"I'm not signing with Gideon." Beat. "I'm signing with you." That's the difference to her. Rhys isn't a complete arse. "That means, Rhys, that I will, while at work, take orders from you. If Gideon would like me to do something, I'd really rather have him discuss it with you." Beat. "I know that's not always going to be a possibility, and I will promise not to attack him again." At least while on the job. A little binding spell if he annoys her though…

"Sorry," she says after a moment. "I know I'm not in a position to really be making demands. Especially not after you've gone through all this trouble on my behalf when you really didn't need to." Beat. "Why did you?"


Rhys rises to place his mug in the wash basin. "You put my family in danger as much as your own, Corrie," he says. "I didn't have much choice. Don't make the mistake of thinking that the vampire is a 'nice guy' just because he saved you from getting smacked by my brother. He has plans of his own. What they are, I can't begin to fathom, but I'll not be foolish enough to imagine they don't exist. You may have been nothing but a passing amusement to him. If so, so much the better — if you'd stayed with him, you'd have died. Or he may have discerned some greater worth to you. If so, you'd still have died… it would simply take longer and exact a much higher tole on everyone involved."

He turns back to her. "Don't look a gift horse in the mouth, Corrie. Just say thank you and let it go."


"Except my choice of names was purely coincidental. It's not as though I was doing it on purpose." Corrie sighs and then glances at the ceiling again. "He knows I'm a witch, which is likely the only plan he has. Get a witch in his corner." It seems to be the going thing. All things considered, she may still be dead. Either way, she's a fly facing spiders. It's not really a fun location to be stuck in — that tangled web.

"Tch. Obviously…" She gives her head a shake, and she grins at the Sorcerer. "Thank you, Rhys." Beat. "Though if you expect me to bow and pay homage, you've got the wrong girl." What? She may be defeated. She may be trapped in the corner. But she's still Corrie.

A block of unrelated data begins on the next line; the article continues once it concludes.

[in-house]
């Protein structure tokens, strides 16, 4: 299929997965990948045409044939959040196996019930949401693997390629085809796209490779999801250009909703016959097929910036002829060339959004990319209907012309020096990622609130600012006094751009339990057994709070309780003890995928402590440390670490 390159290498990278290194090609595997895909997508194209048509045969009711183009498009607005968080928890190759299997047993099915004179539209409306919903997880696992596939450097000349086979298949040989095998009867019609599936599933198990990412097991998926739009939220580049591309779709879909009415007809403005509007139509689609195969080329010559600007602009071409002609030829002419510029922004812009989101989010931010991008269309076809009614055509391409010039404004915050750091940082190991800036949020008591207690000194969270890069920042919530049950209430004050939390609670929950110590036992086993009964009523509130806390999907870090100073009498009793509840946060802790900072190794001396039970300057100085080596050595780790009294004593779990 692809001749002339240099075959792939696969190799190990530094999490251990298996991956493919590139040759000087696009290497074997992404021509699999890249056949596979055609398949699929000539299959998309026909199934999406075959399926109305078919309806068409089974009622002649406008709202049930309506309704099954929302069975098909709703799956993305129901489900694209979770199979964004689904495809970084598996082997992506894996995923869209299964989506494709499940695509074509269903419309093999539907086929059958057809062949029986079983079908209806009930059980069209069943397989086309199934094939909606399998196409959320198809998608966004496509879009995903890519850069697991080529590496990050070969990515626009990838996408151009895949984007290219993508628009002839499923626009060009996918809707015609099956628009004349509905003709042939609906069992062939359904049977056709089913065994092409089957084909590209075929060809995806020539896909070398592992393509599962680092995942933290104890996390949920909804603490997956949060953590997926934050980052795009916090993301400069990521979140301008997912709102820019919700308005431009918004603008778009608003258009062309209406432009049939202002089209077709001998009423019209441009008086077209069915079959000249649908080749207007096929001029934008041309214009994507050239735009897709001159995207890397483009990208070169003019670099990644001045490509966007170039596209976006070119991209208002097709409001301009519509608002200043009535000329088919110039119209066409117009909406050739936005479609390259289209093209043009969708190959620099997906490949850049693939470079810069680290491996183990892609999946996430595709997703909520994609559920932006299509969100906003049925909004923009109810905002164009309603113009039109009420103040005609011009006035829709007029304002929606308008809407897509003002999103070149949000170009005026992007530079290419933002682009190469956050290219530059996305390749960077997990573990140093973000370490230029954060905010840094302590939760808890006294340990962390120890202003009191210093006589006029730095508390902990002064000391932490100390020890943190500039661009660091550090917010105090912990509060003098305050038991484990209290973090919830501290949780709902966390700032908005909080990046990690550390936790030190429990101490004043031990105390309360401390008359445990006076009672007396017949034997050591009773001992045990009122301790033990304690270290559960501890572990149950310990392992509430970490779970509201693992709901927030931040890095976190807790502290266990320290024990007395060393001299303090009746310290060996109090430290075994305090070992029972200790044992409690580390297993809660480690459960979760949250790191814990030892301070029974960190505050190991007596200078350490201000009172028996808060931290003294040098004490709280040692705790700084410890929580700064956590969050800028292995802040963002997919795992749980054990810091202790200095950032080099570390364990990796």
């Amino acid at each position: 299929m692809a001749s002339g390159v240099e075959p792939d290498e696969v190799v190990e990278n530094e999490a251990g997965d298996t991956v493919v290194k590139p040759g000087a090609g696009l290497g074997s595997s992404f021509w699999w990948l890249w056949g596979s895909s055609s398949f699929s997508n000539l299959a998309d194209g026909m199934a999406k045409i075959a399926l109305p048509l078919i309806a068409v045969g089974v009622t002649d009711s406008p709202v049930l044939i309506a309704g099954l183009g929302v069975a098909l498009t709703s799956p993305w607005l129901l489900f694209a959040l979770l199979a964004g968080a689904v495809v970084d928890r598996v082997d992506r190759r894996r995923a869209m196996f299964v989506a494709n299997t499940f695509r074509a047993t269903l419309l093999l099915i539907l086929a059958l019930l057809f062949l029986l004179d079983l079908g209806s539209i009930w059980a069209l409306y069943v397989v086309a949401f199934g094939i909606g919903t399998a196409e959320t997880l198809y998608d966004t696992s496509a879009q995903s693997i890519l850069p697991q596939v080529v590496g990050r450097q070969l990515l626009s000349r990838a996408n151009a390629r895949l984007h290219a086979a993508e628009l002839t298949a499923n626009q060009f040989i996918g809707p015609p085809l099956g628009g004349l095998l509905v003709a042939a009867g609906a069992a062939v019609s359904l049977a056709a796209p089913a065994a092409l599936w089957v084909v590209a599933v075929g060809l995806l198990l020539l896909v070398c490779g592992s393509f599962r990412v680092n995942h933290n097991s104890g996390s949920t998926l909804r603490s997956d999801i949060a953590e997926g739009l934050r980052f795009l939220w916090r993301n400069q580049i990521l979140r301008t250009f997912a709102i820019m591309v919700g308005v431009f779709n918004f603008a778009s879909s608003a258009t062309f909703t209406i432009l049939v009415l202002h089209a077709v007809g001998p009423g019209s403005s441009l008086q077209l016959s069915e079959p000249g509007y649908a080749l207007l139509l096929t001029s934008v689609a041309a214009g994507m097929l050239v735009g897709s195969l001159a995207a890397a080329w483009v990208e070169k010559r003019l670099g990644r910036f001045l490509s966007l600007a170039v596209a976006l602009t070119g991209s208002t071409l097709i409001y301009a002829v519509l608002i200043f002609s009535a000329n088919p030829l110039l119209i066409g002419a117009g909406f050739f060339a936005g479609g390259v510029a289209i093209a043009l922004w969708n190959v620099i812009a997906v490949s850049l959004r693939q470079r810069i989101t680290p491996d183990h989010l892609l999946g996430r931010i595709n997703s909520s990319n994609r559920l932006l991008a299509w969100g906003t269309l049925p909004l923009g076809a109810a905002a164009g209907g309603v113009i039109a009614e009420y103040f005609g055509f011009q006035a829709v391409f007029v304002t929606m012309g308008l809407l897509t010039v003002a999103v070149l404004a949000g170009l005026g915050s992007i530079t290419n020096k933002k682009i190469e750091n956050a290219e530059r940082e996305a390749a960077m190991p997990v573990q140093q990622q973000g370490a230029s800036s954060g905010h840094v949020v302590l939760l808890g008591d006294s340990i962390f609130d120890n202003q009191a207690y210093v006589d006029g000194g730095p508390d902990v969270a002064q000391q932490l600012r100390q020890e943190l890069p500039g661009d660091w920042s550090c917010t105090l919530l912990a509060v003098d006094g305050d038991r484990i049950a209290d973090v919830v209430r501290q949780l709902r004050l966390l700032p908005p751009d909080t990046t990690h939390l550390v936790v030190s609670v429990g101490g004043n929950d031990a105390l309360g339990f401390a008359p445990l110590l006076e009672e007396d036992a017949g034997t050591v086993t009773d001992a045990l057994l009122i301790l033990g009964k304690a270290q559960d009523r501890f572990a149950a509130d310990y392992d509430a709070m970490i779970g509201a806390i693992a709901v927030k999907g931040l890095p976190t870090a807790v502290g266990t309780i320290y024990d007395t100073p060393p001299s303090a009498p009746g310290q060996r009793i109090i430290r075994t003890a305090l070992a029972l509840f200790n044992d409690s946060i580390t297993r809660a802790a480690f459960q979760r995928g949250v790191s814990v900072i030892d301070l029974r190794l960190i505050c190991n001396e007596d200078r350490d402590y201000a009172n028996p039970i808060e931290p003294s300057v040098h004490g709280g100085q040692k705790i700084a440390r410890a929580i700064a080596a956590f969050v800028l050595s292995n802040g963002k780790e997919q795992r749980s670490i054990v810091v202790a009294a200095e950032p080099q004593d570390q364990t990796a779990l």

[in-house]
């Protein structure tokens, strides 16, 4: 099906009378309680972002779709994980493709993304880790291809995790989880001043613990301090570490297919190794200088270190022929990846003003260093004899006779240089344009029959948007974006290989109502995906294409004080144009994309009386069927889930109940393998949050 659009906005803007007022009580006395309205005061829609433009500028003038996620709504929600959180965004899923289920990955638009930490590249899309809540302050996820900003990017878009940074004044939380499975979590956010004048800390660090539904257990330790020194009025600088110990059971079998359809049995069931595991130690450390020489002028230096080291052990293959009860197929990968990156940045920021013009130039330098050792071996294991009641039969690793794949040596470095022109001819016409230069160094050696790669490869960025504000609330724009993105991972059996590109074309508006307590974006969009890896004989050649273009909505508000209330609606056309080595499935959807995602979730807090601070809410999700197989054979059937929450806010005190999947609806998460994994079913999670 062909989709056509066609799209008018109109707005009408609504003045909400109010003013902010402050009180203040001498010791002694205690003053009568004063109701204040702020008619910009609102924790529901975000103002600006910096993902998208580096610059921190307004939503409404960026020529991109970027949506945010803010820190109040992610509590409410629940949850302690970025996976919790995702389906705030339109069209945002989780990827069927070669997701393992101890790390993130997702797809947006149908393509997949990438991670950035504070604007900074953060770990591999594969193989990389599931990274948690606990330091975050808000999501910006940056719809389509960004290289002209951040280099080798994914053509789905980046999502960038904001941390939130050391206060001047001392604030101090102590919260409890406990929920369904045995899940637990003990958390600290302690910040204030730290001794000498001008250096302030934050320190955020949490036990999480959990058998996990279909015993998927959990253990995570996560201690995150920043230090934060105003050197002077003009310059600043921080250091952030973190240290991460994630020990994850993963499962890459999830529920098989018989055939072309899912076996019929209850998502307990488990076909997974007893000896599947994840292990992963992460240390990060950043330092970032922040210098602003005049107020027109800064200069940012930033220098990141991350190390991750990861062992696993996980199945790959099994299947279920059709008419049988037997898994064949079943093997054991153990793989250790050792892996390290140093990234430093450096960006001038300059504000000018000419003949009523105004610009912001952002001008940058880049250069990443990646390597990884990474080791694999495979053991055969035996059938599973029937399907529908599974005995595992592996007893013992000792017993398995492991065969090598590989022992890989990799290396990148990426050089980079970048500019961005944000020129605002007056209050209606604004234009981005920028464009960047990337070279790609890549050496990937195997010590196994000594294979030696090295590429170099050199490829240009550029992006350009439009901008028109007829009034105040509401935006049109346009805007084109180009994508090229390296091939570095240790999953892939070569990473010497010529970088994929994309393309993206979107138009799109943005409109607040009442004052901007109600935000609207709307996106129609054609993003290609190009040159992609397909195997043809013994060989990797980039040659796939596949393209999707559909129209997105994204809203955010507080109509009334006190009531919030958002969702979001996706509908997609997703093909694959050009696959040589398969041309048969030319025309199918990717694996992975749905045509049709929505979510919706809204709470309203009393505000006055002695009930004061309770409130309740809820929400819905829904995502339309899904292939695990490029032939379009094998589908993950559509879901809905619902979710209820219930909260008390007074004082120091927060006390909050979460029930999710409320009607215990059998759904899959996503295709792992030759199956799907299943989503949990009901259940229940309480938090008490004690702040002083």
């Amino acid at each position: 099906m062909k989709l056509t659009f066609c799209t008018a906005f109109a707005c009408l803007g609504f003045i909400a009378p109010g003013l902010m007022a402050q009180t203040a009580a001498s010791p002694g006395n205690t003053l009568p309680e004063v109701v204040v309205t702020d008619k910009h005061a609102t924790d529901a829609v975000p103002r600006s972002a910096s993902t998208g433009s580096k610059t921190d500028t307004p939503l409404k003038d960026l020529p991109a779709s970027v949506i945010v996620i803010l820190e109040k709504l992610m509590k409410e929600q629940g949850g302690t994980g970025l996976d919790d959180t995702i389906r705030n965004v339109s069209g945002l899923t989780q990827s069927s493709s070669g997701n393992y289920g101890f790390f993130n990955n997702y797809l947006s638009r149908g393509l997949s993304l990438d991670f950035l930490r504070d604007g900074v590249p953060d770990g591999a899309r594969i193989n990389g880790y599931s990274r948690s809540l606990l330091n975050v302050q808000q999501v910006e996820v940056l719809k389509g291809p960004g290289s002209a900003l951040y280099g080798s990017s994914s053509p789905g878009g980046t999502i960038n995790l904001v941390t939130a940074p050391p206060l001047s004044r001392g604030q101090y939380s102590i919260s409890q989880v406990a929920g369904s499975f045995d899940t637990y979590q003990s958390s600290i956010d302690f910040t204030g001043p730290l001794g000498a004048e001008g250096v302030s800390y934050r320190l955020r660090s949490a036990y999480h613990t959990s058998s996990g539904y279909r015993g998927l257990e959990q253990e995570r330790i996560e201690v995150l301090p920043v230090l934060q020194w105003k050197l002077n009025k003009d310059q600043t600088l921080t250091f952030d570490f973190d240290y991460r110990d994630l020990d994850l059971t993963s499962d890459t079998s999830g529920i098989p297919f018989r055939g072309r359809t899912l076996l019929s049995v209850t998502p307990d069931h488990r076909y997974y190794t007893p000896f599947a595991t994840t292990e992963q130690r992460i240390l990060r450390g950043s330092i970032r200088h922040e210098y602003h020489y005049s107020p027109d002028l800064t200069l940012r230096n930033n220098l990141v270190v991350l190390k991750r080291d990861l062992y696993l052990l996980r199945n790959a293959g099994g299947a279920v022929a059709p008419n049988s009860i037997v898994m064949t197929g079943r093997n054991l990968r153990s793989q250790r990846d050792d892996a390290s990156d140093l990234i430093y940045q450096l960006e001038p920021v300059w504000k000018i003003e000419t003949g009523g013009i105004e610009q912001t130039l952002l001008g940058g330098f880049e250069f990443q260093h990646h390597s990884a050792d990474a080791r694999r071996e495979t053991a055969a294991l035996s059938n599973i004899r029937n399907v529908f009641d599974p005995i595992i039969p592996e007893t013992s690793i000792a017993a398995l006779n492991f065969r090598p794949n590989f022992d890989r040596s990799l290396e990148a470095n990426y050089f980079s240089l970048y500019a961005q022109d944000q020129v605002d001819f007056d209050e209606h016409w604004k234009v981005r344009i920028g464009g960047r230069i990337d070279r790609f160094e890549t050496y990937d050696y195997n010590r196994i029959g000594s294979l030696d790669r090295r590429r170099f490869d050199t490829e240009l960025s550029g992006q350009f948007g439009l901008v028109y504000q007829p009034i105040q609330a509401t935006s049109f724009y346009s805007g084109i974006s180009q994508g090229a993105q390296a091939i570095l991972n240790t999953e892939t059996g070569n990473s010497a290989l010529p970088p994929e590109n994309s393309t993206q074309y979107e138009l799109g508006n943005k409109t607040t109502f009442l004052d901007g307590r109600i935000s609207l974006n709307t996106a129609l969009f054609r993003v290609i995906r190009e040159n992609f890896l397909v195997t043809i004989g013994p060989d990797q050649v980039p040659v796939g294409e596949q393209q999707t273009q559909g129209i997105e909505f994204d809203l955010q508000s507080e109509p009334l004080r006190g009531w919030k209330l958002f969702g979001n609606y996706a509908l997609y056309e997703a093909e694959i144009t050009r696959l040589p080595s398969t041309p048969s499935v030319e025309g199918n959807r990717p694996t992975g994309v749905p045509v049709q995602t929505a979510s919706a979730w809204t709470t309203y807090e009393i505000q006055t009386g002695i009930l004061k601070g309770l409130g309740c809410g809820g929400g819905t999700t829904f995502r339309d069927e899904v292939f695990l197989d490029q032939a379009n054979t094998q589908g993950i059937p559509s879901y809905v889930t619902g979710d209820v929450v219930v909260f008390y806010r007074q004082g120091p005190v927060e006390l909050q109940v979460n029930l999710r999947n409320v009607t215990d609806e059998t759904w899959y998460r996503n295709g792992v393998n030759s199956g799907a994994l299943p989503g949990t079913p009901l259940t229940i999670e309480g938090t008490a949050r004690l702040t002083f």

Rhys snirks now. "Please," he scoffs. "When I want homage, you'll know."

Another brief shrug. "Look, it doesn't much matter if you intended to cause trouble or not. You did. It's now solved. And you got a pleasant weekend retreat out of it. Not many can say that. Consider yourself lucky and call it done."

Giving an easy smile, he nods his head in a sort of greeting to her as he makes his way toward the passage way. "I'll draw up the paperwork and send it to you through the usual channels. Until then… try to stay out of trouble, hmm?"


"I figured."


"I know. I do. It is." Done. She can go home. She'll try to stay safe, but chances are… well chances are that no matter how much trouble she tries to stay out of, it'll come finding her. But first things first, she'll call Tristan and tell him the good news. Then she'll call Jean and tell her she's okay.

Then she'll call her mother and try to explain herself and likely be hung up on.

Corrie follows Rhys toward the passage way, allowing a small nod of her head. "I'll do my utmost." Then without much warning, she's standing on the tips of her toes and softly placing a quick, friendly kiss to his cheek.

"Thank you, Rhys. I really do appreciate everything you've done."


Rhys blinks a little as Corrie kisses his cheek. He gives a wry smile. "You're welcome. I'll see you soon, I'm sure." With that, he takes his leave for the evening, leaving her to seek out Winnea for answers to her other questions.